It is pretty hard to explain this, but it is a very simple process. I could show you in person if just a few minutes, but you would have to travel to Nevada. :lol:

I should make a video of how to make a simple teardrop trailer and post it on YouTube. It does not take very long, should be able to do it is a few minutes, but would be able to show alot of tips and tricks. Does anyone know of a good screen video recorder that is free?

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Re: So how do I extend a line, without losing my parallelism

Postby mikeschn » Fri Mar 02, 2012 6:08 pm

The quality is remembered long after the price is forgotten, so build your teardrop with the best materials...
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Re: So how do I extend a line, without losing my parallelism

Postby danlott » Fri Mar 02, 2012 6:16 pm

Well it looks like I need to put up or shut up. Maybe I will do a simple trailer like the Benroy. Give me a few days as I am working solid for the next 7 days, but should be able to work in some free time.

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Re: So how do I extend a line, without losing my parallelism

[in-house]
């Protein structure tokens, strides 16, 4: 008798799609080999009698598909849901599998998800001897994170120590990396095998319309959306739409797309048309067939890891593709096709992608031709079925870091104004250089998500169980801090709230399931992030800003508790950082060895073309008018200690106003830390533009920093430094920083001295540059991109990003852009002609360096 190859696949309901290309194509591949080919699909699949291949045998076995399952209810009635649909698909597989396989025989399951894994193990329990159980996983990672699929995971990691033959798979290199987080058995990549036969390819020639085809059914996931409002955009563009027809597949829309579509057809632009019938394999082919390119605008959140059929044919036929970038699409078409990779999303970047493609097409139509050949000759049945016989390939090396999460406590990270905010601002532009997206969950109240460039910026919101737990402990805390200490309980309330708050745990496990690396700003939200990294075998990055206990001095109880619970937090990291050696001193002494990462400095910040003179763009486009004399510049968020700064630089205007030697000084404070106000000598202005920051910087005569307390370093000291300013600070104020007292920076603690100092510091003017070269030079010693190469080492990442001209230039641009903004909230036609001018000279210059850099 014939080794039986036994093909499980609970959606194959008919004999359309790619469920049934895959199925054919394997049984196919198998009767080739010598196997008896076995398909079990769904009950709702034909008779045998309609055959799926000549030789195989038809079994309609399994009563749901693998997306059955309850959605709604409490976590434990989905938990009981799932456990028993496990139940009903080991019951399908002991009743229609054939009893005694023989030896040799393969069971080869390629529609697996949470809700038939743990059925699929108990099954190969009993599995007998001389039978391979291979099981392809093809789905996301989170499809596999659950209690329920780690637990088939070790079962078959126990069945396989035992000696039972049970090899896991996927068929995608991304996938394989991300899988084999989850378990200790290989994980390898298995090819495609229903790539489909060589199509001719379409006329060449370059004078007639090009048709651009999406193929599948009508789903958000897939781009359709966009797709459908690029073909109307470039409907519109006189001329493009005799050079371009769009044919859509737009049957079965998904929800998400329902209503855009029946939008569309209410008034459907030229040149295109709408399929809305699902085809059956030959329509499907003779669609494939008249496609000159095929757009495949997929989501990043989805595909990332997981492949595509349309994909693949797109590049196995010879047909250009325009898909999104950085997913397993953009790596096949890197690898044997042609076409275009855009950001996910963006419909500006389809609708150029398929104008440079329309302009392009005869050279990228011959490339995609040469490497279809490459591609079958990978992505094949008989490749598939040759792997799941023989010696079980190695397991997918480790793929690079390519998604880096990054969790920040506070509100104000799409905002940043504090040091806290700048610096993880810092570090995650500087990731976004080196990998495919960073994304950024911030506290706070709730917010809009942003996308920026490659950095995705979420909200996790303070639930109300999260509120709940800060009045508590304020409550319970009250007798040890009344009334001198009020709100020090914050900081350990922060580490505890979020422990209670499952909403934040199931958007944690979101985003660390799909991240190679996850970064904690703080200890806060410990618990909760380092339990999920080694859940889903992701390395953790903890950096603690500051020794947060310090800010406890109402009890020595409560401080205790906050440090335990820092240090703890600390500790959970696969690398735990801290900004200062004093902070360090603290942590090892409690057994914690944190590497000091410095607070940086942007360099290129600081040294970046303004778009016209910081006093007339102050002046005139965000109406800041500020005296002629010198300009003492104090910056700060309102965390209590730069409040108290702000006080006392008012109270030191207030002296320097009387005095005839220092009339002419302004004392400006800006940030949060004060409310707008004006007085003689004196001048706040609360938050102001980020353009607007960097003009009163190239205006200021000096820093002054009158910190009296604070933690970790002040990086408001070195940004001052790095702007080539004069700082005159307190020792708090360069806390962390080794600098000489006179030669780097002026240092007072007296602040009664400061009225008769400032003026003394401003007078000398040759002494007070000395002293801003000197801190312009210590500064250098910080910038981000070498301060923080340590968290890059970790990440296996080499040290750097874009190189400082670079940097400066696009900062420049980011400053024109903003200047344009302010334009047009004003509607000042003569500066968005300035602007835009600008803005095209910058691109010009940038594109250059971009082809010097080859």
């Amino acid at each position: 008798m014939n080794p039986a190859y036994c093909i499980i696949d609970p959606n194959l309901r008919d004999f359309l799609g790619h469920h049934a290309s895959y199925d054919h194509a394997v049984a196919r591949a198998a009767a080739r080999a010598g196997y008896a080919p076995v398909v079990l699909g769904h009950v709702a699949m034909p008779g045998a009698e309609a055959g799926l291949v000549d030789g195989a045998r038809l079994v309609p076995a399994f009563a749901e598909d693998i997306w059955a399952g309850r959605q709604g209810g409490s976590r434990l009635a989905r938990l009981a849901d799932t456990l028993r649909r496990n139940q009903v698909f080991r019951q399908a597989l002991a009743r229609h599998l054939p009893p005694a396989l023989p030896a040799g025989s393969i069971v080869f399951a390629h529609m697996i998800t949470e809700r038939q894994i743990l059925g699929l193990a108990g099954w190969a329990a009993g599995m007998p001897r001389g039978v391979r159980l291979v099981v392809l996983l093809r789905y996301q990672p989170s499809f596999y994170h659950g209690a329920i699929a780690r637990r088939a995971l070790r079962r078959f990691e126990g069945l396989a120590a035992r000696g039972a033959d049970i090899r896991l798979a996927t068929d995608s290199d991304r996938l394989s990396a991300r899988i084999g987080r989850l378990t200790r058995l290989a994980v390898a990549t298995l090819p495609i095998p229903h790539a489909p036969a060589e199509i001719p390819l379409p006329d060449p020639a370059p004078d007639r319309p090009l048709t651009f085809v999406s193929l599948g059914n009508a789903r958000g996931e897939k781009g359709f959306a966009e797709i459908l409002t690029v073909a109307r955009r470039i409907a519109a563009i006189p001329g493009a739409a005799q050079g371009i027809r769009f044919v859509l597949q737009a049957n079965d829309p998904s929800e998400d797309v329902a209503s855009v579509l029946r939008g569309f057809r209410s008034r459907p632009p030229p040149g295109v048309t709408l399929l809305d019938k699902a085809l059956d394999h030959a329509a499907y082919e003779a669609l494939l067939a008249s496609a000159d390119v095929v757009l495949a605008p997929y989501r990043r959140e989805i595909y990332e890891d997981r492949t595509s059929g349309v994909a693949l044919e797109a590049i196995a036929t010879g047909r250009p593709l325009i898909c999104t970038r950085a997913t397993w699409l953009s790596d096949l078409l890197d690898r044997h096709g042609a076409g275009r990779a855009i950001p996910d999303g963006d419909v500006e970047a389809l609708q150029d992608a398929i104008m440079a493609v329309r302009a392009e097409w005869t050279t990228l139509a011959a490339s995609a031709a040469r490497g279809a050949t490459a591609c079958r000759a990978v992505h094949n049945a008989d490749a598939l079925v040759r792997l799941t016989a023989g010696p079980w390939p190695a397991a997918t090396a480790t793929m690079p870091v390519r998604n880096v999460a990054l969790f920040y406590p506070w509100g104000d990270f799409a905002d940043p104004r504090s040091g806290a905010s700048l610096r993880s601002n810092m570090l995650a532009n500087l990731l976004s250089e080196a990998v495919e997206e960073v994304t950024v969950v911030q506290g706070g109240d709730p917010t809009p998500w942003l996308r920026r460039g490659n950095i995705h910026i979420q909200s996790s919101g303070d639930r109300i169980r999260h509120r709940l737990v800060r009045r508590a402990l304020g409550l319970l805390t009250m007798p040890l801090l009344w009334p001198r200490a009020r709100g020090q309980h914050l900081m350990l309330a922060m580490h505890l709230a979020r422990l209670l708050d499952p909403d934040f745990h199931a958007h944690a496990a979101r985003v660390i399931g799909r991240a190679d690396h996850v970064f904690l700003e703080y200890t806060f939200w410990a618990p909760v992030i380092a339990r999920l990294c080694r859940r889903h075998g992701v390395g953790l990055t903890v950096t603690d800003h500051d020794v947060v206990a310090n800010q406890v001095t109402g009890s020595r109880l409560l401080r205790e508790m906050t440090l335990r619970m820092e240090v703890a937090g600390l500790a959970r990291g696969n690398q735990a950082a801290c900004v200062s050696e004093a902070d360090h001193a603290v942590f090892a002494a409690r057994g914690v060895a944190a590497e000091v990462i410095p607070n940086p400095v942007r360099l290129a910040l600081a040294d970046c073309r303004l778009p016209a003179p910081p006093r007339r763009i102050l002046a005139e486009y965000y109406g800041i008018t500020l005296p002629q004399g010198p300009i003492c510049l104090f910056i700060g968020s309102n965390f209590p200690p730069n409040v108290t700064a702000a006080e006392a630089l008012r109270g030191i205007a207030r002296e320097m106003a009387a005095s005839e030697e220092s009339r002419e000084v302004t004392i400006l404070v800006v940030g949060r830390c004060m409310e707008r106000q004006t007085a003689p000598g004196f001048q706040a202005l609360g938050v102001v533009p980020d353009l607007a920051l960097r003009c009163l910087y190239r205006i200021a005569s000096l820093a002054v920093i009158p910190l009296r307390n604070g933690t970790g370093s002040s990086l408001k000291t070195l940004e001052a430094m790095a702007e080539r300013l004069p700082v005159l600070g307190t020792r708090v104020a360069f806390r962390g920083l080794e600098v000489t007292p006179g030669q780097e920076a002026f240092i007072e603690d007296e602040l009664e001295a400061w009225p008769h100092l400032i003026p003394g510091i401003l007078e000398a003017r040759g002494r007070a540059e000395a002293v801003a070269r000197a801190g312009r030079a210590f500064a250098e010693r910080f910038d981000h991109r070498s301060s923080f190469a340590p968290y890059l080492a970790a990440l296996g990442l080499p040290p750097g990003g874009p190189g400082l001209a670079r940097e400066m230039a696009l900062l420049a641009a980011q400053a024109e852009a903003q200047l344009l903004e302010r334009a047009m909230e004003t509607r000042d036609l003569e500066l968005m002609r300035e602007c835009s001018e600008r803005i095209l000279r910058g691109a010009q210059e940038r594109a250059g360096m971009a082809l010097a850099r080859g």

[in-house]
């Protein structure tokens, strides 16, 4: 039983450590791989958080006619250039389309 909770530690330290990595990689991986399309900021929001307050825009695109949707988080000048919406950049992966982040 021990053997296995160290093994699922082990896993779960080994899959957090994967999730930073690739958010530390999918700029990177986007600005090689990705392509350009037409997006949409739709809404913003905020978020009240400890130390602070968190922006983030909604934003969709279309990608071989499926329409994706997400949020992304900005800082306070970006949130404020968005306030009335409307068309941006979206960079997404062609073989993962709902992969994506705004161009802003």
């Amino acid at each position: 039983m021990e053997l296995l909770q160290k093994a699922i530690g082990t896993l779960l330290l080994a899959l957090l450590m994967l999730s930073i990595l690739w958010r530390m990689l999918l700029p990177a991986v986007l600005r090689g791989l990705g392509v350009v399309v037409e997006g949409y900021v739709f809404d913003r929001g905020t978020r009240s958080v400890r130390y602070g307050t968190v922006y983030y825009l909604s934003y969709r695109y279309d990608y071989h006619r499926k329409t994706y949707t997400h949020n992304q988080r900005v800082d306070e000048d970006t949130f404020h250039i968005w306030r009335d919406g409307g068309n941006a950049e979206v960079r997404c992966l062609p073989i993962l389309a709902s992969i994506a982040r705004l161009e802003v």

Postby TeriL » Tue Jun 10, 2014 1:05 am

Hi Mike,

I know this thread is a bit dated but maybe you and a new reader will benefit.

To extend an existing line, select the line tool and start on the end of the line you want to extend. Go back on the line you want to extend and press and hold the shift key on the keyboard, keeping the shift key down will lock the line to be coincident. Extend the line as far as you need. Best to go further since it's easy to erase any excess.

If what you wanted is to draw a line parallel to an existing line which is part of a close area, use the offset tool in the "Tools" menu. When the offset tool cursor "touches" the enclosed area, it will be highlighted. Click on the area and move the cursor inside or outside of the area and a parallel line will be drawn. You can enter a numeric value if you want an accurate offset. The offset line drawn will also follow curves with a radius +/- the offset.

Sometimes when drawing an offset line inside, the offset line will form "horns" if the offset exceeds the radius of a rounded corner. In that case, simply erase the unwanted horns.

Hope this helps any Sketchup users.

-- Teri

mikeschn wrote:So how do I extend a line, without losing my parallelism to the outside profile...? (Hoping it's not an eyeball kind of a thing!)